While passing a law in July that banned charity runs and bike races during the summer months, the Southold Town Board — which was fed up with some race organizers making illegal marking on local roads — said future groups that didn’t clean up after themselves wouldn’t get their deposits back.
On Tuesday, board members unanimously followed through on that new policy.
A $250 cleaning deposit for the 10th annual Turkey Trot in Matittuck this past Thanksgiving wasn’t returned to the Mattituck-Cutchogue Teachers’ Association because of markings left on the road that hadn’t been washed off. A Town Board resolution to give the deposit back had been on the agenda, but was nixed after board members at Tuesday’s work session meeting.
“It’s sad because it’s an event they have out here every year,” said Councilman Bill Ruland, who pushed to keep the deposit. “We’re trying to be consistent with everyone … Whoever did what, the rules have to be followed as the rules.”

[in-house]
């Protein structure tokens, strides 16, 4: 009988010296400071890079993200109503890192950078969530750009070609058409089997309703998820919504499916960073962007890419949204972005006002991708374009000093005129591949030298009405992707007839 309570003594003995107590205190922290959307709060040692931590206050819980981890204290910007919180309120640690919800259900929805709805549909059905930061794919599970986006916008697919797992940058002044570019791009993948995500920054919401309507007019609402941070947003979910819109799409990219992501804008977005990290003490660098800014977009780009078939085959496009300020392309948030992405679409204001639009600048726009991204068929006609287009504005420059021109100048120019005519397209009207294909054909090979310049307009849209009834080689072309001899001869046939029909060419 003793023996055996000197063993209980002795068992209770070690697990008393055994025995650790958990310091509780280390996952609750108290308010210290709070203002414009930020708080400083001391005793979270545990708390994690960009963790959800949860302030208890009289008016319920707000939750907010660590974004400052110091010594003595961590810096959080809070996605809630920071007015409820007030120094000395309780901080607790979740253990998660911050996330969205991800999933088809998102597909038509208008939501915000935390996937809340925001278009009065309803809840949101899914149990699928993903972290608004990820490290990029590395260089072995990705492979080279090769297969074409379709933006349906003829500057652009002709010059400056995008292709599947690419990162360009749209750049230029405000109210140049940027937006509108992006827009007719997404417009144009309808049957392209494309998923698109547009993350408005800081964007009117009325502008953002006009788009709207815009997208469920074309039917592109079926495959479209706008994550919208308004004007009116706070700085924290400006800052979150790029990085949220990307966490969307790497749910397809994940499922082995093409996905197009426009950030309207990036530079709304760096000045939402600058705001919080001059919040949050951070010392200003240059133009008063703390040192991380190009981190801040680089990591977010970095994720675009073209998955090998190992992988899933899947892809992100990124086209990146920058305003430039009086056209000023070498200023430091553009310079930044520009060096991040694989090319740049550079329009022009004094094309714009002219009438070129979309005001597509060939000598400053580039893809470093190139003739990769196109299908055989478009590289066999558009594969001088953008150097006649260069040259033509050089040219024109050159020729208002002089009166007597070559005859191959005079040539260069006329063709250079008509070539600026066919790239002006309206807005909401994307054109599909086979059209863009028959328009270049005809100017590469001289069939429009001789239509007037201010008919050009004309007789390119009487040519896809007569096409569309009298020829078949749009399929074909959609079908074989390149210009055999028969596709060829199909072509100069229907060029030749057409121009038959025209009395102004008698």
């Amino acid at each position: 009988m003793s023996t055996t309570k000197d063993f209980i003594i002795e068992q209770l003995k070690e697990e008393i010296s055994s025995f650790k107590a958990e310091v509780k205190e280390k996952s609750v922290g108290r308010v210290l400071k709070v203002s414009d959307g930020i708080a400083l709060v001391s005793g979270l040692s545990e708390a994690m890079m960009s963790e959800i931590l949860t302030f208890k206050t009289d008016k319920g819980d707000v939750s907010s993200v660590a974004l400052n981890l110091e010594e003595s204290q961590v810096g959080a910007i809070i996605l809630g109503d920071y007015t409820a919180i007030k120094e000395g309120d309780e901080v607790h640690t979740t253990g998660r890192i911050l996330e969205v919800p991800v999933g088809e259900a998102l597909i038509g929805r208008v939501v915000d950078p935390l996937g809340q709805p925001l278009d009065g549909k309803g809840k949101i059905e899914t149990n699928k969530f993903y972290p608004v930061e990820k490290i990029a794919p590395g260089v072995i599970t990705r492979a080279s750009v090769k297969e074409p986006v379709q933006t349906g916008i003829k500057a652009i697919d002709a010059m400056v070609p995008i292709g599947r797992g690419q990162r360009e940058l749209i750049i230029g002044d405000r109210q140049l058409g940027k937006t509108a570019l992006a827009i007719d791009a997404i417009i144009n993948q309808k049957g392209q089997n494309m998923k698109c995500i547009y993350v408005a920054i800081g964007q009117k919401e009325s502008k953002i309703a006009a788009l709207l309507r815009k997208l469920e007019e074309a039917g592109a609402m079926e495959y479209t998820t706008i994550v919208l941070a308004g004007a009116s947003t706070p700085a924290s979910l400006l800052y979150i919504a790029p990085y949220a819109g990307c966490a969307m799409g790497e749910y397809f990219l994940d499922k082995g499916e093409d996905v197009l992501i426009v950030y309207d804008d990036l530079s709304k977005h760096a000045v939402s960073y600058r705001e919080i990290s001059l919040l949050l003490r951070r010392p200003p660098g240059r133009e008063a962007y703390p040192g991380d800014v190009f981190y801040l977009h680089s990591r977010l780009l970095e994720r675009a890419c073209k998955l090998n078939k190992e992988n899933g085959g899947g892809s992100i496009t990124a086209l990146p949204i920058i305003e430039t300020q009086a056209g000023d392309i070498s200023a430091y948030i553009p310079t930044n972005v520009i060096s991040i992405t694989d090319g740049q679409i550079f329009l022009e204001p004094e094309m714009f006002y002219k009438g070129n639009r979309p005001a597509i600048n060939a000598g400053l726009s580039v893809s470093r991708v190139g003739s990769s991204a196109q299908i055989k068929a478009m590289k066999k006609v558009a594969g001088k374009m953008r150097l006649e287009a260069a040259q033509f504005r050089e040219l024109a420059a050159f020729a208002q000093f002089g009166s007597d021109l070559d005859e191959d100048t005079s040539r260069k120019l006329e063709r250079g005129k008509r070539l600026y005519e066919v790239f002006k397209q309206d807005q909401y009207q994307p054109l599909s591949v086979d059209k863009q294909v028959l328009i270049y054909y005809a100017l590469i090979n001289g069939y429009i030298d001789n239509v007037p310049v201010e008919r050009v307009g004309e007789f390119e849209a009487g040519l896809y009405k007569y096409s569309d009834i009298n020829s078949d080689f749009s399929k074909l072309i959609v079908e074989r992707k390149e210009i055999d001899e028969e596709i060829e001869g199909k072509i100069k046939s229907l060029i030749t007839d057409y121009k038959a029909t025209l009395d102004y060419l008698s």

The teachers’ union had agreed to clean up after the race, as part of the agreement allowing them to use the public roads. But according to Mr. Ruland, the event’s organizers used white paint to put arrows on the road near the race route, which still remain.
Those markings could confuse local drivers and highway crews looking for underground utilities, Mr. Ruland added.
“I suspect there was no [ill] intent in any of this, but there wasn’t any thought either,” he said Tuesday.
He added the group’s $250 deposit probably wouldn’t be enough to cover the cost of painting over the arrows. Starting in January, organizations will have to provide a $1,500 deposit for cleaning, to prevent similar situations from happening again.
Mr. Ruland suggested adding a stipulation to future agreements specifically forbidding organizations from making permanent marks on the roads and said the teacher’s union shouldn’t get their deposit back.
Councilwoman Jill Doherty agreed.
“We don’t give it back,” she said at the work session meeting. Town Supervisor Scott Russell said the group could get the money back once the road was fixed, adding that he didn’t want to “make a mountain out of a molehill.”
Photo caption: Runners pack the street in Mattituck for the ninth annual Turkey Trot in 2014. The 2015 race left marks on local roads. (Credit: Katharine Schroeder)